A revolutionary ALMA image revealed the disc of material left over from the birth of a star in stunning detail.

To make their findings, researchers pointed the ALMA antennas at the young star HL Tauri, which is located about 450 light-years away; the surprising image revealed the object's concentric bright rings, separated by gaps. The European Southern Observatory reported. The features are believed to be the result of planet-like bodies being formed in the disc, which is surprising because stars as young as HL Tauri are not expected to host large planetary bodies.

"When we first saw this image we were astounded at the spectacular level of detail. HL Tauri is no more than a million years old, yet already its disc appears to be full of forming planets. This one image alone will [revolutionize] theories of planet formation," said Catherine Vlahakis, ALMA Deputy Program Scientist and Lead Program Scientist for the ALMA Long Baseline Campaign.

Young stars such as this one are born in clouds of gas and fine dust in regions where gravitation has caused a collapse, leading to hot, dense cores that eventually develop into stars. These young stars are usually "cocooned" in the remaining gas and dust, which later becomes a planet-forming disc.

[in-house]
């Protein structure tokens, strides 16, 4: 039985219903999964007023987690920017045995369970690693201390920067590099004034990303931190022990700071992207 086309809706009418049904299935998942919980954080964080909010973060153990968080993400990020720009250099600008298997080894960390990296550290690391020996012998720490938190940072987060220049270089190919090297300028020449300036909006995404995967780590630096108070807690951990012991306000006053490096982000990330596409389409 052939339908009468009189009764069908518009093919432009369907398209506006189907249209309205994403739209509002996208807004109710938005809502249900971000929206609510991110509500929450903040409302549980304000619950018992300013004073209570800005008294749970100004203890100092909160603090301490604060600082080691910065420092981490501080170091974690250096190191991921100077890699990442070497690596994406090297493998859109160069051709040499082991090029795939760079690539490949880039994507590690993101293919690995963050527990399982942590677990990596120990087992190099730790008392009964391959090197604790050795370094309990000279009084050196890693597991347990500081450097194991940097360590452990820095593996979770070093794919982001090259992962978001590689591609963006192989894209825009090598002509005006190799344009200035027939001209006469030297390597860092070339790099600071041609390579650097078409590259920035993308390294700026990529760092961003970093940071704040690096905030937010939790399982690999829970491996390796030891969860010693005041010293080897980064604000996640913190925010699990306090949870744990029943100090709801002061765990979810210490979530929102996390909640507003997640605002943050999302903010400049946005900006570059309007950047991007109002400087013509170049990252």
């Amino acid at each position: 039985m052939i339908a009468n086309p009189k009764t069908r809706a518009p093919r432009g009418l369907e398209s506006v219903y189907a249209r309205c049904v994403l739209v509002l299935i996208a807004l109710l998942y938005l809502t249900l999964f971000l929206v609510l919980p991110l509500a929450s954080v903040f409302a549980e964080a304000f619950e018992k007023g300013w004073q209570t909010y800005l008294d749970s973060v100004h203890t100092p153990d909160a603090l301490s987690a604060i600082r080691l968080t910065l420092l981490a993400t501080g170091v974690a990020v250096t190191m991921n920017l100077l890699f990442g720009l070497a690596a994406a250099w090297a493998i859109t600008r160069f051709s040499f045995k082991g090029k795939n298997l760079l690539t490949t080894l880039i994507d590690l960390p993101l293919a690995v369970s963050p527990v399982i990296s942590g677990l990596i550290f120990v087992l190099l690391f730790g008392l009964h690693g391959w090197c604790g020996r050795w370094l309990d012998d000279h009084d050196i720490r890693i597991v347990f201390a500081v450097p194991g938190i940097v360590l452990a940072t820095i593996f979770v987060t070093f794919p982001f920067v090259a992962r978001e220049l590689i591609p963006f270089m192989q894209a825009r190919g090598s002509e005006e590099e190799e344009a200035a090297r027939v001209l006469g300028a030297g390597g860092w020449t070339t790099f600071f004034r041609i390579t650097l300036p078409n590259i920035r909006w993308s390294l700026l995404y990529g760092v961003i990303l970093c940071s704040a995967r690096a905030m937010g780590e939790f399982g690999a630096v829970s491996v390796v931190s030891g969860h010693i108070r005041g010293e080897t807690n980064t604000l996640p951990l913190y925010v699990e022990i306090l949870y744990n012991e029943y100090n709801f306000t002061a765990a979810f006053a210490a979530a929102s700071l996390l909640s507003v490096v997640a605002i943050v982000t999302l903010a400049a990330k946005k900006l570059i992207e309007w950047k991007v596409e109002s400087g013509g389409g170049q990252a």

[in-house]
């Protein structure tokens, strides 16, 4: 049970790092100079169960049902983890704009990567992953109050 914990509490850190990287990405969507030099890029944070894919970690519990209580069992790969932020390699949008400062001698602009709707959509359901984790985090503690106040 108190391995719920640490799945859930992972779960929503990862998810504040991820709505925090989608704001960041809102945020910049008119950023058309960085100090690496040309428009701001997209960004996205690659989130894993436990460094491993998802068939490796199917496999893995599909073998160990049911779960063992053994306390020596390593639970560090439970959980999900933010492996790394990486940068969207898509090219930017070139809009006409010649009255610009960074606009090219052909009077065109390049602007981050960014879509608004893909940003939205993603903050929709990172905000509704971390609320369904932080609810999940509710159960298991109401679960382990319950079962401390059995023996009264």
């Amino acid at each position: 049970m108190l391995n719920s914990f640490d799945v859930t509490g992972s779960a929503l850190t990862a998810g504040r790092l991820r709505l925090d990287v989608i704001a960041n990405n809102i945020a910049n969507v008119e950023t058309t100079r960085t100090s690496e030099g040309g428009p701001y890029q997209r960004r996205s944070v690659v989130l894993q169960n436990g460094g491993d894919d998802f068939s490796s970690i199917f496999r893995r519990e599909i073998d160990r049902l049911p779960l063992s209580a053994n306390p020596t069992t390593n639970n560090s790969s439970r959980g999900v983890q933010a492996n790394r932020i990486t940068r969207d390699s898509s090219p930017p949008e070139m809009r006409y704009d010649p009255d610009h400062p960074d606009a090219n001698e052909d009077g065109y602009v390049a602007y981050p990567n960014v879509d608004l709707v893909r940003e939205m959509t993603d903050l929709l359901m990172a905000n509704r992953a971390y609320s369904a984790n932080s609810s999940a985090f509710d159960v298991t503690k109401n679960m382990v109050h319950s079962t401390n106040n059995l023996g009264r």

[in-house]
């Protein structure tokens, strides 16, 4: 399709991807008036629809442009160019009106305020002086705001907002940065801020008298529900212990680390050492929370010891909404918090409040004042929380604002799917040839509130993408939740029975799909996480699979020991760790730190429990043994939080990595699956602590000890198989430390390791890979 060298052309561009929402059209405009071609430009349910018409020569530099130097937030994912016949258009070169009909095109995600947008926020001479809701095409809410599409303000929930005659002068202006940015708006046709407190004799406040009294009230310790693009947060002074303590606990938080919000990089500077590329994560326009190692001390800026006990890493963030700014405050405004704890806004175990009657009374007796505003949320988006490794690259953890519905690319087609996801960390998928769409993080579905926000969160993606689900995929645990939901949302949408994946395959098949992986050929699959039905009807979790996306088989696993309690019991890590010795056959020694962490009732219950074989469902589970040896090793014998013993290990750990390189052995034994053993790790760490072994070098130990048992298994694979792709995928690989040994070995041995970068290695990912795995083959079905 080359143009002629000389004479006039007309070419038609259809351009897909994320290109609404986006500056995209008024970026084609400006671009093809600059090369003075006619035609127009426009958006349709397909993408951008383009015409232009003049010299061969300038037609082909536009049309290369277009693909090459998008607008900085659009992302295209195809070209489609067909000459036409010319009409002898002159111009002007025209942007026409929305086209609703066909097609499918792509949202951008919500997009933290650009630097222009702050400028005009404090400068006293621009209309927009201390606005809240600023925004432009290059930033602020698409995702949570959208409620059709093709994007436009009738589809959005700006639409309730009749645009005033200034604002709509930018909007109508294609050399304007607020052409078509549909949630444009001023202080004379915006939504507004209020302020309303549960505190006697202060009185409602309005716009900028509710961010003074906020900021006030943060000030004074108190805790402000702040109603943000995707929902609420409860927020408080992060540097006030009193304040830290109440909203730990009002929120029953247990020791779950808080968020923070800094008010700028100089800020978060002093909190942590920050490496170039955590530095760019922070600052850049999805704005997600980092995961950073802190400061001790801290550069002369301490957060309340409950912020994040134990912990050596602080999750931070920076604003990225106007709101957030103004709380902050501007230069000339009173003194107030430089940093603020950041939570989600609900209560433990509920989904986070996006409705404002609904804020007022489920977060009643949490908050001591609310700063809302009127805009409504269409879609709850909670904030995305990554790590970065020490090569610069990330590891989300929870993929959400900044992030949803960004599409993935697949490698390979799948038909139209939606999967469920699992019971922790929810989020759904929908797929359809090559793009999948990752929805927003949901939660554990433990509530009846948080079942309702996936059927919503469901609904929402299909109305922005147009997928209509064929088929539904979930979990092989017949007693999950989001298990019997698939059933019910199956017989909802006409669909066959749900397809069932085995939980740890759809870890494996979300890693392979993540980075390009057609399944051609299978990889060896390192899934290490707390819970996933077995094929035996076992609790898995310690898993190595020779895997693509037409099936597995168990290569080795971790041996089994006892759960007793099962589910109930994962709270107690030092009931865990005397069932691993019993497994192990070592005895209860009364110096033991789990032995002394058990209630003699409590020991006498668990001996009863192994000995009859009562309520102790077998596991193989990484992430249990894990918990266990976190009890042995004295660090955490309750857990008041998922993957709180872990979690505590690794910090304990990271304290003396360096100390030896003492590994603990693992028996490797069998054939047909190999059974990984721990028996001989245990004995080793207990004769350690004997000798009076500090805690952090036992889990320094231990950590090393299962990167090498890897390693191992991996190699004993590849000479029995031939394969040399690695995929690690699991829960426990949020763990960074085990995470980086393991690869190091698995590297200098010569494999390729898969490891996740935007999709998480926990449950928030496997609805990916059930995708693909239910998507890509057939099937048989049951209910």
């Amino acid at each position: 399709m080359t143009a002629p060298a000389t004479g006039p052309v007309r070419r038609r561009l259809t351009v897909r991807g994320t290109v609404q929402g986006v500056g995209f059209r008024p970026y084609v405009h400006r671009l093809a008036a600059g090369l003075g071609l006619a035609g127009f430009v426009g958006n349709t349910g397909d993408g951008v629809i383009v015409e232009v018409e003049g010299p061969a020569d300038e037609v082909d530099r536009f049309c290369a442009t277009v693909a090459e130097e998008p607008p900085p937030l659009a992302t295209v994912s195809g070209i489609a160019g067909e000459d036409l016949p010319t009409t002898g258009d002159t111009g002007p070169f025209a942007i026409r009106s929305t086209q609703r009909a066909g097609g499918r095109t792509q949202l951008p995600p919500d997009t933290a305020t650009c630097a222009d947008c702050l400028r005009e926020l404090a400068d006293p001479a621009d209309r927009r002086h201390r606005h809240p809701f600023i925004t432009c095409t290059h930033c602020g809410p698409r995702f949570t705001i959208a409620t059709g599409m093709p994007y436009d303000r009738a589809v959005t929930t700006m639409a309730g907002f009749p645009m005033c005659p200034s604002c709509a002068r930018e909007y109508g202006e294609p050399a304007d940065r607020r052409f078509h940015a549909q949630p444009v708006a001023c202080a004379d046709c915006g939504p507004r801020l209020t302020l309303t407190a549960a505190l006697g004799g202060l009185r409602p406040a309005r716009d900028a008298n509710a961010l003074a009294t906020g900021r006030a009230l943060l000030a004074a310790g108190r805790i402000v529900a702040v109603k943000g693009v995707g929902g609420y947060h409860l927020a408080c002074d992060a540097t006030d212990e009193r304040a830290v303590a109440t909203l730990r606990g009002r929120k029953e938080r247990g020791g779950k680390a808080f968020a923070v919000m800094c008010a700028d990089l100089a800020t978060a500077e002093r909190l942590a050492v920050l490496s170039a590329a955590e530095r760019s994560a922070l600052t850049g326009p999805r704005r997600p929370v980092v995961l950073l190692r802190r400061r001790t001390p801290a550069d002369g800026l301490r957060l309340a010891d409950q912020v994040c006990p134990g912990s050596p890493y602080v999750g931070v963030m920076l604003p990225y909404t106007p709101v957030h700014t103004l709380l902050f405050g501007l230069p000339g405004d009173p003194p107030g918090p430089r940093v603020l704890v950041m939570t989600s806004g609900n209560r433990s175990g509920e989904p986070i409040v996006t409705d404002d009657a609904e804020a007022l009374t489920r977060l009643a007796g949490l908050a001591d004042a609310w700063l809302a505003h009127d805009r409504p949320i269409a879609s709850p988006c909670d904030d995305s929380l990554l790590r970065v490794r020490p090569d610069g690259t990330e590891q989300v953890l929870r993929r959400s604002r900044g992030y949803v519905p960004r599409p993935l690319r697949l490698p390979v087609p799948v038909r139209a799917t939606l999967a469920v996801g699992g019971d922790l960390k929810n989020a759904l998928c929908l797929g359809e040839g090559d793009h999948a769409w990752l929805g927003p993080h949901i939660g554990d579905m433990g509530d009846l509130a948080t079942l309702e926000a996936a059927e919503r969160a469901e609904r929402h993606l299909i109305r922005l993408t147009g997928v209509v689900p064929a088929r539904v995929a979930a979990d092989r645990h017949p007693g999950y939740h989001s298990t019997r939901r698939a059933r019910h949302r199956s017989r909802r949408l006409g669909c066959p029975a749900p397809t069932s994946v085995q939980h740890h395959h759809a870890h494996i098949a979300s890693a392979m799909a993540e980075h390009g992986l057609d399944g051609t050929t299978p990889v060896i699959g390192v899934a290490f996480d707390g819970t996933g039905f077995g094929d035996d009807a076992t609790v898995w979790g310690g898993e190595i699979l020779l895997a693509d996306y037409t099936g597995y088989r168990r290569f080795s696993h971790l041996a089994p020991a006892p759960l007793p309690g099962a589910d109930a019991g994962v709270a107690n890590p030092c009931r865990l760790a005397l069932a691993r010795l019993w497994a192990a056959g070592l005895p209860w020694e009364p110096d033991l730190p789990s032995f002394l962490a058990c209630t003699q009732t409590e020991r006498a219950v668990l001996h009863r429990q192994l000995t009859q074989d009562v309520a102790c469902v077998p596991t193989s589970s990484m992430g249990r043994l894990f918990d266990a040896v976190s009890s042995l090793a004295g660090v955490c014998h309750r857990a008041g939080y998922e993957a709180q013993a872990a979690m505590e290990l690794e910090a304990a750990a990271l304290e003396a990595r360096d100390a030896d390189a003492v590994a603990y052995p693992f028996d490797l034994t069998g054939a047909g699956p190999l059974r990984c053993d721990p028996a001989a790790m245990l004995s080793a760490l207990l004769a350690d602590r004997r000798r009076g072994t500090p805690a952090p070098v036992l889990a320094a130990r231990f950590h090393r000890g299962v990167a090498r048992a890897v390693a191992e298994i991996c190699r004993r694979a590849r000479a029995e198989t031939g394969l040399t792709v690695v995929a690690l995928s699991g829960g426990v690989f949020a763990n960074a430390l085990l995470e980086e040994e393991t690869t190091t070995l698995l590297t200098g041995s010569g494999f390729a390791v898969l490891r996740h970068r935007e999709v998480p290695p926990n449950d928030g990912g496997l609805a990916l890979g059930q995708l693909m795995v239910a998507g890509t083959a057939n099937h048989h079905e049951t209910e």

In this disc, collisions will cause particles to clump together, eventually forming into asteroids, comets, and planets. Young planets will disrupt the disc and create rings, gaps, and holes such as what is seen in the fascinating photograph above. These observations could help researchers gain insight into how our own solar system and planet formed.

"Most of what we know about planet formation today is based on theory. Images with this level of detail have up to now been relegated to computer simulations or artist's impressions. This high resolution image of HL Tauri demonstrates what ALMA can achieve when it operates in its largest configuration and starts a new era in our exploration of the formation of stars and planets," said Tim de Zeeuw, Director General of ESO.